It had very much to do with my NPR radio show From The Top, which was originally conceived as a forum for all sorts of pre-college musicians of all genres. When we were shopping the show around to various stations—they were predominantly classical stations and said, “Listen, you play one minute of jazz, mister, and you are off!”—we sort of toed the classical line in the making of that program, but there was a halfway point, in the hour-long broadcast, where I would be responsible for playing a two- or three- minute piece because that was the place where stations could breakaway and take care of local business or play what we sent them. We didn’t want our young guests to be at the whim or local stations, so that became my solo spot.

Once I ran out of two-part inventions and things like that for that two-minute slot, I started making my own arrangements of Radiohead and Nick Drake and Elliott Smith, all artists that I’ve subsequently done complete albums of their music.

Initially, it was just something that I was doing for the radio show. I knew we were on the right track when our announcer would post announce, “That was our host Christopher O’Riley playing ‘Karma Police’ by Radiohead,” and we would get emails into the program saying—presuming I was a classical pianist, that I was playing something classical or maybe modern classical—saying, “Who is this Mr. Head and where can we find more of his beautiful music?”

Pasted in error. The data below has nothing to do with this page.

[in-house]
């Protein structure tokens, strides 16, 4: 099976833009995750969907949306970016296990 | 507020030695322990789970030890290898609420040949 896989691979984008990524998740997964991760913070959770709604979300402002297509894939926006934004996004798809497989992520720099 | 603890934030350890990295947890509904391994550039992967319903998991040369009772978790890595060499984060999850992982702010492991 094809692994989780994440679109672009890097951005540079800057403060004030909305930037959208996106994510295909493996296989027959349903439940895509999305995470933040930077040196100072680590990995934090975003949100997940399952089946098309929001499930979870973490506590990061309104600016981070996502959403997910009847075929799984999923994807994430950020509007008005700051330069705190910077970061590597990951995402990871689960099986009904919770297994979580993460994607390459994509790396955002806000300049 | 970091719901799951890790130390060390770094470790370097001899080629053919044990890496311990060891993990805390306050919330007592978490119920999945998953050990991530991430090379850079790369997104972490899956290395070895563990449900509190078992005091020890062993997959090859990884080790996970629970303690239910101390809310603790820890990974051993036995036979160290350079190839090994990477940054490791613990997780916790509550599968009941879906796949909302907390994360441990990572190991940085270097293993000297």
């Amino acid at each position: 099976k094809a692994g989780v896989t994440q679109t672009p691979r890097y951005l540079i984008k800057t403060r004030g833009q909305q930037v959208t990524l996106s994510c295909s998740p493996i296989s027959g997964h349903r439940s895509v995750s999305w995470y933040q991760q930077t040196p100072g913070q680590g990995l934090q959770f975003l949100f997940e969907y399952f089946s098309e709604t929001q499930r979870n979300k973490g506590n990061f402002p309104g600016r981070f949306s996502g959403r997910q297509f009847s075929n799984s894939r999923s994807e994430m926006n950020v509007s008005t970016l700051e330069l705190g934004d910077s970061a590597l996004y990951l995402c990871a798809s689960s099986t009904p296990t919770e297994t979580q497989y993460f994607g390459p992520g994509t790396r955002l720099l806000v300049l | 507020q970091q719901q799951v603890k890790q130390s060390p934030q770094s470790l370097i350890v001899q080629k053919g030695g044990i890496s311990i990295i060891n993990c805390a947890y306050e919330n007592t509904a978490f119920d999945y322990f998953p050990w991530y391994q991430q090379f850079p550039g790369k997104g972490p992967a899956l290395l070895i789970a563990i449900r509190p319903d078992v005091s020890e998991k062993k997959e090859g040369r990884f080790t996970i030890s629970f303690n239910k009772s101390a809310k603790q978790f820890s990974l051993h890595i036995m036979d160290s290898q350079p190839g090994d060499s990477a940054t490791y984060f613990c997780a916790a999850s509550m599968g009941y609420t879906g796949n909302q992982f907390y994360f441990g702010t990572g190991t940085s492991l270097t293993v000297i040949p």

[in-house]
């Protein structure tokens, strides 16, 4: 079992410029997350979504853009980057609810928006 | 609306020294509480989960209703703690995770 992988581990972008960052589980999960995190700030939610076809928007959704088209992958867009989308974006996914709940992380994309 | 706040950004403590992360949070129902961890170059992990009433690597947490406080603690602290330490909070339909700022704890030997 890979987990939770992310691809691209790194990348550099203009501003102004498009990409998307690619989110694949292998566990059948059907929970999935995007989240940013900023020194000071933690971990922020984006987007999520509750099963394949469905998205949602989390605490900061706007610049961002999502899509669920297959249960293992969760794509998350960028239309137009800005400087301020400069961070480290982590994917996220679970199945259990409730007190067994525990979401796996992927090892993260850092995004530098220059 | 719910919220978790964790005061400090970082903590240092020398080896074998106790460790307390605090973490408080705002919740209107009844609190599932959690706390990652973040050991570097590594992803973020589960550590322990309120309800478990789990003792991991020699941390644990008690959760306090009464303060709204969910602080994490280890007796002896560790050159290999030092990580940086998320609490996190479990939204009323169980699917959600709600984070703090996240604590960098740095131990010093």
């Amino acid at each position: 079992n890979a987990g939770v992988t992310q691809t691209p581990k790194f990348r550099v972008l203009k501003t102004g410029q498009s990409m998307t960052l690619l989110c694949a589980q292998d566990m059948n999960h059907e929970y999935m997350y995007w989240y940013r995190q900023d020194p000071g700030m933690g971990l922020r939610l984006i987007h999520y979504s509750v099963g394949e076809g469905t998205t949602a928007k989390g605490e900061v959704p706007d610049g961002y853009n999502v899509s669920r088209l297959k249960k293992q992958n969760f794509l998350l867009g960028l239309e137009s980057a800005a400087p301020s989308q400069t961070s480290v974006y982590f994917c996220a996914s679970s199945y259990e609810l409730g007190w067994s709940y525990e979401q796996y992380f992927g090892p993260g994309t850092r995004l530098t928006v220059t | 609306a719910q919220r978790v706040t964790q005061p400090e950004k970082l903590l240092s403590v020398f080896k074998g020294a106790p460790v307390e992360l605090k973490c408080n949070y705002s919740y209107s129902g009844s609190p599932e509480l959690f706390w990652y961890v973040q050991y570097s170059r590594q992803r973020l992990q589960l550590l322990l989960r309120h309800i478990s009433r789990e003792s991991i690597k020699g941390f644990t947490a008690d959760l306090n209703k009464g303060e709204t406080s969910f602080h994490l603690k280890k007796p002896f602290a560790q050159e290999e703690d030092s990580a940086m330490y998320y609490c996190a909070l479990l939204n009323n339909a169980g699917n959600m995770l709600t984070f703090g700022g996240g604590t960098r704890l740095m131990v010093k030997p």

Is that something that’s been important to you throughout your career, to get people to recognize that there is value to contemporary music?

I think I’m most interested in playing in what I believe in. I’ve been surprised and excited by celebrating music by people that don’t know is as great as it is: The Shostakovich preludes and fugues, the Scriabin sonatas, or even the early Mendelssohn E major sonata, things off the beaten path. Music that I believe is quite beautiful and can affect, in the right hands, an audience to feel that they are of like mind at the end of a performance.

I spent my pre-high school and high school years playing in rock bands and jazz-rock bands and made my way through high school in Pittsburgh playing a jazz club. I went to New England Conservatory of Music in Boston when Gunther Schuller was president, so all the musics were equally celebrated. I thought that would be a good place to go if I wanted to pursue jazz and classical. As soon as I got there, I sort of self-dissuaded because my knowledge of jazz and my skill in jazz was really just my own meanderings. Every jazz artist that I really admire has made their own language out of a comprehensive and historical embrace of jazz history and jazz styles. At that point, it was easier for me to dedicate myself to reinvigorating classical pieces in my own way. So that’s what I’ve continued to find challenging.

When your first album of Radiohead arrangements, True Love Waits, came out in 2003, did you get a sense from the critical community that this was something they were willing to embrace or did you get more of the “Are you mad?” response?

It sort of ran the gamut. First of all, there were, and there remains, a big segment of the classical community who just thought it was disrespectful of my training to engage with this music. There were then the Radiohead fans who would say, “I can download this in three seconds, why do I need to hear you play a song I like better when they play it?” Then there are people who understand that I’m not a one-man cover band. I like to think that I’m more like a jazz artist who’s taking acknowledged, beautiful song material and making it work for my particular instrument in my particular way.